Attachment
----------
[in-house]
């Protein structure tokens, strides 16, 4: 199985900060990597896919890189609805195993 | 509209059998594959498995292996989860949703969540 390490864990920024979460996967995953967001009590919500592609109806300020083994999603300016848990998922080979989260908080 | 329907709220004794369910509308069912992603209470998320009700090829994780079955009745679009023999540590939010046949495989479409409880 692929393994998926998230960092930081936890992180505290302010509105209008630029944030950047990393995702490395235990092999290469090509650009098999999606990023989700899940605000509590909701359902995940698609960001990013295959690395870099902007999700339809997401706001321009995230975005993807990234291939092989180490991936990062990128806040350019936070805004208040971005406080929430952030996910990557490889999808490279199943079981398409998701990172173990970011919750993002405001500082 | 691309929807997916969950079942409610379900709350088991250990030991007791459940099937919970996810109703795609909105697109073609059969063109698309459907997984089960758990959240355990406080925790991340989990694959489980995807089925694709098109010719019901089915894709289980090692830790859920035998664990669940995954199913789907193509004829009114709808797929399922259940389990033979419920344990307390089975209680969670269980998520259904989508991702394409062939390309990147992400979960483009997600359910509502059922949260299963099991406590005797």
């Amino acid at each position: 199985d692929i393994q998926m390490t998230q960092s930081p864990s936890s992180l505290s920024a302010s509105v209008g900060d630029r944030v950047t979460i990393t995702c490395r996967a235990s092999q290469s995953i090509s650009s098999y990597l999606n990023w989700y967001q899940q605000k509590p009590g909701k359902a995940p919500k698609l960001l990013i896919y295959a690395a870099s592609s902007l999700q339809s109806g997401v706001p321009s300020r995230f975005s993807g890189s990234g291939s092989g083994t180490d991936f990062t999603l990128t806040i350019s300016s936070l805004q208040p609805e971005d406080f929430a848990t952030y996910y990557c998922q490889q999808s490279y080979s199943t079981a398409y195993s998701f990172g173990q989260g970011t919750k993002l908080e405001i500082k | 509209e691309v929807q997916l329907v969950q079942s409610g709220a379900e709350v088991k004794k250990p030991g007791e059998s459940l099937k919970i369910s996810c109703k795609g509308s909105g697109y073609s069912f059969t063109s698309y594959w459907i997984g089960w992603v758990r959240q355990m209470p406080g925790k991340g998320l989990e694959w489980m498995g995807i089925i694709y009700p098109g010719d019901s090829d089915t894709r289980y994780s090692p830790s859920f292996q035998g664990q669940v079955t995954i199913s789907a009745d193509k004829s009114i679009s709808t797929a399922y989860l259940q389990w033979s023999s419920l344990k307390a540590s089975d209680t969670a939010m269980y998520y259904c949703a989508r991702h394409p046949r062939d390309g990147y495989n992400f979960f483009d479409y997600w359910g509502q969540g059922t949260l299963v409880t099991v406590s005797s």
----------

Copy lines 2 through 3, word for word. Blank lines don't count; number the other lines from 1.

């Protein structure tokens, strides 16, 4: 199985900060990597896919890189609805195993 | 509209059998594959498995292996989860949703969540 390490864990920024979460996967995953967001009590919500592609109806300020083994999603300016848990998922080979989260908080 | 329907709220004794369910509308069912992603209470998320009700090829994780079955009745679009023999540590939010046949495989479409409880 692929393994998926998230960092930081936890992180505290302010509105209008630029944030950047990393995702490395235990092999290469090509650009098999999606990023989700899940605000509590909701359902995940698609960001990013295959690395870099902007999700339809997401706001321009995230975005993807990234291939092989180490991936990062990128806040350019936070805004208040971005406080929430952030996910990557490889999808490279199943079981398409998701990172173990970011919750993002405001500082 | 691309929807997916969950079942409610379900709350088991250990030991007791459940099937919970996810109703795609909105697109073609059969063109698309459907997984089960758990959240355990406080925790991340989990694959489980995807089925694709098109010719019901089915894709289980090692830790859920035998664990669940995954199913789907193509004829009114709808797929399922259940389990033979419920344990307390089975209680969670269980998520259904989508991702394409062939390309990147992400979960483009997600359910509502059922949260299963099991406590005797």
């Amino acid at each position: 199985d692929i393994q998926m390490t998230q960092s930081p864990s936890s992180l505290s920024a302010s509105v209008g900060d630029r944030v950047t979460i990393t995702c490395r996967a235990s092999q290469s995953i090509s650009s098999y990597l999606n990023w989700y967001q899940q605000k509590p009590g909701k359902a995940p919500k698609l960001l990013i896919y295959a690395a870099s592609s902007l999700q339809s109806g997401v706001p321009s300020r995230f975005s993807g890189s990234g291939s092989g083994t180490d991936f990062t999603l990128t806040i350019s300016s936070l805004q208040p609805e971005d406080f929430a848990t952030y996910y990557c998922q490889q999808s490279y080979s199943t079981a398409y195993s998701f990172g173990q989260g970011t919750k993002l908080e405001i500082k | 509209e691309v929807q997916l329907v969950q079942s409610g709220a379900e709350v088991k004794k250990p030991g007791e059998s459940l099937k919970i369910s996810c109703k795609g509308s909105g697109y073609s069912f059969t063109s698309y594959w459907i997984g089960w992603v758990r959240q355990m209470p406080g925790k991340g998320l989990e694959w489980m498995g995807i089925i694709y009700p098109g010719d019901s090829d089915t894709r289980y994780s090692p830790s859920f292996q035998g664990q669940v079955t995954i199913s789907a009745d193509k004829s009114i679009s709808t797929a399922y989860l259940q389990w033979s023999s419920l344990k307390a540590s089975d209680t969670a939010m269980y998520y259904c949703a989508r991702h394409p046949r062939d390309g990147y495989n992400f979960f483009d479409y997600w359910g509502q969540g059922t949260l299963v409880t099991v406590s005797s």